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Four media houses crushed with lethal fines

The Ethiopian government is settling political scores against journalists by slamming four newspaper publishing companies with crippling fines in reprisal for their coverage of the disputed 2005 elections, report the Committee to Protect Journalists (CPJ), the International Press Institute (IPI) and the International Federation of Journalists (IFJ). The state is threatening to freeze their assets if the fines are not paid.

This ruling on 8 March comes less than two months before general elections, further intimidating the few independent newspapers in the country, reports IFJ. In the aftermath of post-election riots in 2005, 13 newspapers were shut down. The owners of the four media houses were imprisoned along with many other journalists on anti-state charges. None of these newspapers have been revived.

After being shut down in 2005, the four publishing houses and their newspapers were later banned by the state. In July 2007 amnesty was given to journalists and dissidents facing anti-state charges but the four media houses were still hit with fines. Last year, the court ruled that the amnesty also extended to fines. But the Ethiopian Supreme Court is now reinstating the fines of between US$1,100 and US$8,800, which IPI says amount to more money than the average Ethiopian would earn in a century. Those facing fines are the owners of Serkalem publishing house, which owned "Asqual", "Menelik" and "Satanaw" newspapers; Sisay Publishing and Advertising Enterprise, which produced "Ethiop" and "Abay"; Zekarias, publisher of "Netsanet"; and officials of Fasil, publisher of "Addis Zena".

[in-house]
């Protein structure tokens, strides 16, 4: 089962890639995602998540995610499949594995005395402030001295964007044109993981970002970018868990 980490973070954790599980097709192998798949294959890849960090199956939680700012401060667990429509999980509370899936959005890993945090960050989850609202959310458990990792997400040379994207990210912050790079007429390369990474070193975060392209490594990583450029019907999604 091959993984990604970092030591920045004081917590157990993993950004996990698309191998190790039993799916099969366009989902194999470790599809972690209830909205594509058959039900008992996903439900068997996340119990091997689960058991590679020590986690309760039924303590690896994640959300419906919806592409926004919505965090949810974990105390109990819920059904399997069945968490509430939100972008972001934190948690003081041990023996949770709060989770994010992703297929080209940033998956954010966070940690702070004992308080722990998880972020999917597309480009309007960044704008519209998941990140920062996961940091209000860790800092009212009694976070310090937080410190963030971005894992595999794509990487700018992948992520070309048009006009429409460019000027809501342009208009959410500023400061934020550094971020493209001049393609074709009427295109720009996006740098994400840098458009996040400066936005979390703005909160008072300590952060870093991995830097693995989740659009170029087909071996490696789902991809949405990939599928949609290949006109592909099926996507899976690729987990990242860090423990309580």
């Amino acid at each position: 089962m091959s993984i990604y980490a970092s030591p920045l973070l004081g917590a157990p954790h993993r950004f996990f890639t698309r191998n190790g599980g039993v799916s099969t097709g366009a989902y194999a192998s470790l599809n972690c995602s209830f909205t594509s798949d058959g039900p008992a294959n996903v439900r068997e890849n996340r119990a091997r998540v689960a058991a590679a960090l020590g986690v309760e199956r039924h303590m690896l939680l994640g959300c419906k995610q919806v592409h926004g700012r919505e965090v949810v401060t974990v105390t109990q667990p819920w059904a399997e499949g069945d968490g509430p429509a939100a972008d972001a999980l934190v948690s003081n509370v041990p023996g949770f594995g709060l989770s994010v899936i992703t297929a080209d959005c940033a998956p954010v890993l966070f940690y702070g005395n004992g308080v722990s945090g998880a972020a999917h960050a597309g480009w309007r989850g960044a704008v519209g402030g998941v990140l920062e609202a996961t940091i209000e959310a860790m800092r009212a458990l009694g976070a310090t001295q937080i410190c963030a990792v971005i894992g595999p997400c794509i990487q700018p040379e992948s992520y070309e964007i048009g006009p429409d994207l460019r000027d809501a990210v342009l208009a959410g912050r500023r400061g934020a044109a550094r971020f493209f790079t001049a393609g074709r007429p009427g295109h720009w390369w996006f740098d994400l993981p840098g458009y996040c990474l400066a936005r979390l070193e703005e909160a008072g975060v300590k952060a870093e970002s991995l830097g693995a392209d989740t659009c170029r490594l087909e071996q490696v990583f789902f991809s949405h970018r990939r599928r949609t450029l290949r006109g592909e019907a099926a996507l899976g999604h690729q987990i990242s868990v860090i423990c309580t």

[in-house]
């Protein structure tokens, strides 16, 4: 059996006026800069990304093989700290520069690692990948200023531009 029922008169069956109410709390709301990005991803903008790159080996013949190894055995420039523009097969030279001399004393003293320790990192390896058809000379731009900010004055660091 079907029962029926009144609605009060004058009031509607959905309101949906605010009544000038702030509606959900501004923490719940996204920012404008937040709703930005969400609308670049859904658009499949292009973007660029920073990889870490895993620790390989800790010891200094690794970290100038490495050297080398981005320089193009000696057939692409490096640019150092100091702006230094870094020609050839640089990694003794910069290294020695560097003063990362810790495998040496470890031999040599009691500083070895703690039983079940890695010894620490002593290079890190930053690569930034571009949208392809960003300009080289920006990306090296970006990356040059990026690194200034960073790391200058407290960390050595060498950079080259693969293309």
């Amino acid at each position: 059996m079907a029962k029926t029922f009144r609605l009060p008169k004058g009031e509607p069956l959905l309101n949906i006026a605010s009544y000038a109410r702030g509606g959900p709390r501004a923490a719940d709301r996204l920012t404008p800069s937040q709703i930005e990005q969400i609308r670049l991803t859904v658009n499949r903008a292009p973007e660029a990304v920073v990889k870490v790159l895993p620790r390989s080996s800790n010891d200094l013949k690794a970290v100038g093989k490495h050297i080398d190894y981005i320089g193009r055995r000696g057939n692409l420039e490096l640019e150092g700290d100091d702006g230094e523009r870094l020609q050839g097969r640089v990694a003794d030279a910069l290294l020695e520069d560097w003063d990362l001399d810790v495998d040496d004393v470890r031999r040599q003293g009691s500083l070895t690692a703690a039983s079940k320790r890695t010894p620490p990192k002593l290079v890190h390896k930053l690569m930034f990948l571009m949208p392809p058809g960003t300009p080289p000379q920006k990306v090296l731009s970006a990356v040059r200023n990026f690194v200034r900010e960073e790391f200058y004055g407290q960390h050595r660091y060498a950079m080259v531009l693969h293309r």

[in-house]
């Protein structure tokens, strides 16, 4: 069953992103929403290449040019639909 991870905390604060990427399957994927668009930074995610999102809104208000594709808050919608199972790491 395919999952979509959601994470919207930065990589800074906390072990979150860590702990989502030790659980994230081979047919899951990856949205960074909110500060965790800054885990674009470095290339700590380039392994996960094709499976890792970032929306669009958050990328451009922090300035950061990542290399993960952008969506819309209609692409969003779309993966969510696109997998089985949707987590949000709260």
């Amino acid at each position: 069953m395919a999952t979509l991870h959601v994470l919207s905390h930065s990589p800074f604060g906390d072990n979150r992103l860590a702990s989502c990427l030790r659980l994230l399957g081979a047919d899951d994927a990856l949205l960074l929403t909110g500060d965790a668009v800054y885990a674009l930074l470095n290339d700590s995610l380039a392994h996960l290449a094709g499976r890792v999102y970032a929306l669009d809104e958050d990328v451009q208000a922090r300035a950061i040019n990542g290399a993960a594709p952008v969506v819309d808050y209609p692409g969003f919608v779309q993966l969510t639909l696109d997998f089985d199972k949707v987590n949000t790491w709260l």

At the time of the presidential pardon in 2007, the editors from the publications owned by the four media outlets were sentenced to life in prison, and then freed later the same year. Since then, all of the jailed editors have left the country. The current ruling is an attempt to push more journalists into exile. "They want to drive us out, but they will not succeed. We will continue to apply for publishing licenses and push for our rights, including press freedom," media owner, Eskinder Nega, told IPI.

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